Blood samples for biomarker analysis were drawn from pts on the trial at baseline and every 6 weeks until either drug cessation or 24 weeks (whichever occurred first). Plasma samples were shipped on dry ice to AssayGate (Ijamsville, MD), and 300 ul of each sample was used for multiplex enzyme-linked immunoabsorbent assay (ELISA) using standard protocols. The experiment was performed in duplicates and the reliability of the duplicate was checked using Pearson correlation. The biomarkers assessed in our current analysis were chosen based on our working hypotheses and/or reported evidence/rationale and included the hypoxia-related markers: Carbonic anhydrase 9 (CA9), GLUT1, Clusterin, Caveolin, Osteopontin; the receptor-ligand pairs: vascular endothelial growth factor (VEGF)-A, VEGF receptor 2 (VEGFR2), hepatocyte growth factor (HGF), c-MET, Fms-related tyrosine kinase 3 (FLT3), FLT3 ligand (FLT3L), insulin-like-growth-factor (IGF) 1 receptor (IGF1R), IGFI, IGFII, AXL, Gas6, stem cell factor (SCF); the inflammation-related markers: c-reactive protein (CRP), interleukin-6 (IL6); the bone-related markers: bone-specific alkaline phosphate (BSAP), Semaphorin-3C (SEMA3C), tartrate-resistant-acid-phopsphatase 5b (Trap5b); and the micro-environment/angiogenesis related markers: tissue inhibitor of matrix metalloprotease 2 (TIMP-2), interlekin-8 (IL-8), thrombospondin-1, angiopoietin-2 (ANG2) and TIE2 (Table 1). Biomarker analysis was performed at baseline, at 6 weeks and at time of best response for each of the two response parameters. If the best response occurred after 24 weeks, the blood sample as 24 weeks was taken instead.
Table 1

Plasma markers assessed in the post hoc analysis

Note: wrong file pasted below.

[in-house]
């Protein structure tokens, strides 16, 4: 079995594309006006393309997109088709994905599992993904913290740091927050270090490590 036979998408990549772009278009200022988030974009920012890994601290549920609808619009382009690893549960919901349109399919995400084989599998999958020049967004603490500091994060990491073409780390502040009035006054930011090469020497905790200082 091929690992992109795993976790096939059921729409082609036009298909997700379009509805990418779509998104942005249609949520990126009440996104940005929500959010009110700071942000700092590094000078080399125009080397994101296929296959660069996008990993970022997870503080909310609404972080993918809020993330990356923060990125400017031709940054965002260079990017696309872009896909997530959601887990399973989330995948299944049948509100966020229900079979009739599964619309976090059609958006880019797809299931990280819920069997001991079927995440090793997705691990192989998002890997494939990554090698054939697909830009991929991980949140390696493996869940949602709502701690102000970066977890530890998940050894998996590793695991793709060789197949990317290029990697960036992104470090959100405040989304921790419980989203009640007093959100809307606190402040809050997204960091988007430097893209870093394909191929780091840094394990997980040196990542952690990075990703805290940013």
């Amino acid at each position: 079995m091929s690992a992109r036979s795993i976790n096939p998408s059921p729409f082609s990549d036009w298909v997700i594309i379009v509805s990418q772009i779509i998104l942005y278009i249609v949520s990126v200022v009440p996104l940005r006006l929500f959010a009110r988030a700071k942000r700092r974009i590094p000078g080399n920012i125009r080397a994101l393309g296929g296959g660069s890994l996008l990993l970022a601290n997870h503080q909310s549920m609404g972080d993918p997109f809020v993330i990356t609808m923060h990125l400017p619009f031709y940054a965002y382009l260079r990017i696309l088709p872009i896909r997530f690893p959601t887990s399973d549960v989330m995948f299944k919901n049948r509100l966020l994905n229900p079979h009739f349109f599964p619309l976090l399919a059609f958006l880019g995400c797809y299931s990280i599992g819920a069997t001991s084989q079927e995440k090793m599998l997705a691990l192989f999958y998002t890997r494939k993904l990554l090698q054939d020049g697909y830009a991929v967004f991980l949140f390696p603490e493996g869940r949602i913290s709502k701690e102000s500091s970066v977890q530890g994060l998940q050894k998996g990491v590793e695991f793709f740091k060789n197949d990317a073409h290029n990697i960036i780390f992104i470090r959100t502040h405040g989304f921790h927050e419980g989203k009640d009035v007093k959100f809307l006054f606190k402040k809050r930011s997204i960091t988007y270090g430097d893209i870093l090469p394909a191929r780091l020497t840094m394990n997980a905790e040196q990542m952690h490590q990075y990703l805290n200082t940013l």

Hypoxia-related markers

Signaling pathways

Inflammation

Bone-related markers

Micro-environment/angiogenesis

Marker

Ref.

Marker

Ref.

Marker

Ref.

Marker

Ref.

Marker

Ref.

CA9

[34]

VEGFA-VEGFR2

[14]

CRP

[35]

BSAP

[12]

TIMP-2

[36]

GLUT1

[37]

HGF-

c-MET

[7, 10, 16]

IL-6

[38]

SEMA3C

[39]

IL-8

[40, 41]

Clusterin

[42]

FLT3-FLT3L

[18]

 

Trap5B

[43]

Thrombo-spondin-1

[44]

Caveolin

[45]

IGF1R-IGFI/IGFII

[20, 46, 47]

 

ANG2-TIE2

[48, 18]

Osteopontin

[49]

AXL-GAS6

[30, 10, 16]

 
 

SCF

[18]

Statistical analysis

Our primary aim was to determine if associations exist between the best BSR or soft tissue response to any of the 5 following variables: biomarker level at baseline; biomarker level 6 weeks; biomarker level at time of best response; change in biomarker level from baseline to 6 weeks or change in biomarker level from baseline to time of best response. For each biomarker at each time point, two repeats were averaged. The associations between the markers or their change from baseline and the response were evaluated based on the Spearman correlation coefficients.

The changes of the markers over time were explored by applying the mixed effect models to account for the possible correlations between the measurements of the same patient. For these models the outcome was the markers, the covariate was the time and the patient was the random effect. The residuals were inspected from any departure from normality. When the residuals appeared skewed, a transformation was applied to the outcome variable (the marker), which was either log or square root transformation, depending on which made the distribution of the residuals closer to the normal distribution. The type of transformation applied is supplied in the Table 3.

Results

Patients and responses

The median age of pts included in our study was 67, all had an ECOG PS of 0 or 1, all had metastatic disease to the bone, and all were previously treated with docetaxel, whereas a third were also treated with either enzalutamide, abiraterone or both, and a quarter received prior cabazitaxel. Almost half of the patients had a pain score of 4 or higher (using to the standard 1-10 numeric rating scale). The waterfall plot of the bone scan response of the 81 patients included in this analysis and the soft tissue response of the 33 patients with measurable disease are depicted in Fig. 1, showing that 66 of 81 pts (81 %) had a decrease in BSLA of more than 30 %, and 6 of 33 pts (18 %) had a partial soft tissue response according to RECIST.